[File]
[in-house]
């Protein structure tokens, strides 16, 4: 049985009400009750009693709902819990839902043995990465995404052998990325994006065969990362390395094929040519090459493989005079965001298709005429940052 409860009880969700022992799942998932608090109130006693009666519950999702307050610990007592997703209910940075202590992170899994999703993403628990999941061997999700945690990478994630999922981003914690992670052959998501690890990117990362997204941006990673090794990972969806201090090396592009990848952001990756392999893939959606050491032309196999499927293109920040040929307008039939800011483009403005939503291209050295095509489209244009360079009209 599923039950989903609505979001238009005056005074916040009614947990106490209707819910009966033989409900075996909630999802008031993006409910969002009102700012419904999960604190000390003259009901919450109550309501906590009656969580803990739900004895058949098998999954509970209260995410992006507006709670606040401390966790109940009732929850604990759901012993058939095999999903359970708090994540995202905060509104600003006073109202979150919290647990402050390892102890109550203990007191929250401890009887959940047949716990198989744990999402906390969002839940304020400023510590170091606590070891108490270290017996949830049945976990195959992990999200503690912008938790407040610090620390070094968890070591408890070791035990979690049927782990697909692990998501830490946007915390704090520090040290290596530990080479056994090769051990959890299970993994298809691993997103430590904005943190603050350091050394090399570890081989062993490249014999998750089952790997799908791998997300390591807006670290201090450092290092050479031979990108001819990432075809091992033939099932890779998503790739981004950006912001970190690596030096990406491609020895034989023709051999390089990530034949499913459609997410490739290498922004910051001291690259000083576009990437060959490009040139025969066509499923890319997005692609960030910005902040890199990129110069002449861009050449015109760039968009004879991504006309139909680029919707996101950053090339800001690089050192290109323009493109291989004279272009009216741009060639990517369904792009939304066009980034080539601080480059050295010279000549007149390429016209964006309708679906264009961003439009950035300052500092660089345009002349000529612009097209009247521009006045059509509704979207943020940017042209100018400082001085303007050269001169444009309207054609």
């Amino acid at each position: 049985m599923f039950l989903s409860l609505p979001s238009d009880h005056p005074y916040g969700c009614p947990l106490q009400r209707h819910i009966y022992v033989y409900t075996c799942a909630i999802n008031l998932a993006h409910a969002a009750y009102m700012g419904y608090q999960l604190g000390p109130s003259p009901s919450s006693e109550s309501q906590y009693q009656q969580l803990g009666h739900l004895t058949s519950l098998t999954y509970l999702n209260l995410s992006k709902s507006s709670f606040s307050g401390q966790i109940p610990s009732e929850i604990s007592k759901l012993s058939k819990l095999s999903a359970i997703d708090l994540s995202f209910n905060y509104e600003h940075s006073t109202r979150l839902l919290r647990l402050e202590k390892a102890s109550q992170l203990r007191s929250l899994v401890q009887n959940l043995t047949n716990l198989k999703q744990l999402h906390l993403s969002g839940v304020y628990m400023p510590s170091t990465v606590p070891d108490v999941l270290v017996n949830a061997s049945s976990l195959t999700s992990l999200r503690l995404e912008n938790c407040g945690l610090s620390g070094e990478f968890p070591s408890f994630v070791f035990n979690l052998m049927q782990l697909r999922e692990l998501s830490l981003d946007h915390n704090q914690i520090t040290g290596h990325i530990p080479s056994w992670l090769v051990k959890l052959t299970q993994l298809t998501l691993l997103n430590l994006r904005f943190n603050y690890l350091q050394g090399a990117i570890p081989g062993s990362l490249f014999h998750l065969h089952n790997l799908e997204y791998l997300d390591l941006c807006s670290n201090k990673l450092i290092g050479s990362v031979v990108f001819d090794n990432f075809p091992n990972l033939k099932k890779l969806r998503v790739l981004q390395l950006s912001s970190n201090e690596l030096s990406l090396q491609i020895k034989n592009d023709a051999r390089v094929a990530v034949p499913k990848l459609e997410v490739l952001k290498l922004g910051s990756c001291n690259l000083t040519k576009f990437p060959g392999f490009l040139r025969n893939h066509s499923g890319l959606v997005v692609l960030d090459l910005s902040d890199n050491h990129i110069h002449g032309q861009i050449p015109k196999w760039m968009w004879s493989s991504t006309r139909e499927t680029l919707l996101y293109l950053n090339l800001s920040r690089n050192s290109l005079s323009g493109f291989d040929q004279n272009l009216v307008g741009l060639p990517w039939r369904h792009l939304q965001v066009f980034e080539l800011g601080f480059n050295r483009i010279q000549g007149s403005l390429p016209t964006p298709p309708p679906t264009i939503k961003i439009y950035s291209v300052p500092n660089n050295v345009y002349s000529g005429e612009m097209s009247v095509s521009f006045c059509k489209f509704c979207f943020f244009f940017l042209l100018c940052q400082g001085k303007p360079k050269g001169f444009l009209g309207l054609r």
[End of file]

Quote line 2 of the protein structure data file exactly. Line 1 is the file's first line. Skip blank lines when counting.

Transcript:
């Protein structure tokens, strides 16, 4: 049985009400009750009693709902819990839902043995990465995404052998990325994006065969990362390395094929040519090459493989005079965001298709005429940052 409860009880969700022992799942998932608090109130006693009666519950999702307050610990007592997703209910940075202590992170899994999703993403628990999941061997999700945690990478994630999922981003914690992670052959998501690890990117990362997204941006990673090794990972969806201090090396592009990848952001990756392999893939959606050491032309196999499927293109920040040929307008039939800011483009403005939503291209050295095509489209244009360079009209 599923039950989903609505979001238009005056005074916040009614947990106490209707819910009966033989409900075996909630999802008031993006409910969002009102700012419904999960604190000390003259009901919450109550309501906590009656969580803990739900004895058949098998999954509970209260995410992006507006709670606040401390966790109940009732929850604990759901012993058939095999999903359970708090994540995202905060509104600003006073109202979150919290647990402050390892102890109550203990007191929250401890009887959940047949716990198989744990999402906390969002839940304020400023510590170091606590070891108490270290017996949830049945976990195959992990999200503690912008938790407040610090620390070094968890070591408890070791035990979690049927782990697909692990998501830490946007915390704090520090040290290596530990080479056994090769051990959890299970993994298809691993997103430590904005943190603050350091050394090399570890081989062993490249014999998750089952790997799908791998997300390591807006670290201090450092290092050479031979990108001819990432075809091992033939099932890779998503790739981004950006912001970190690596030096990406491609020895034989023709051999390089990530034949499913459609997410490739290498922004910051001291690259000083576009990437060959490009040139025969066509499923890319997005692609960030910005902040890199990129110069002449861009050449015109760039968009004879991504006309139909680029919707996101950053090339800001690089050192290109323009493109291989004279272009009216741009060639990517369904792009939304066009980034080539601080480059050295010279000549007149390429016209964006309708679906264009961003439009950035300052500092660089345009002349000529612009097209009247521009006045059509509704979207943020940017042209100018400082001085303007050269001169444009309207054609």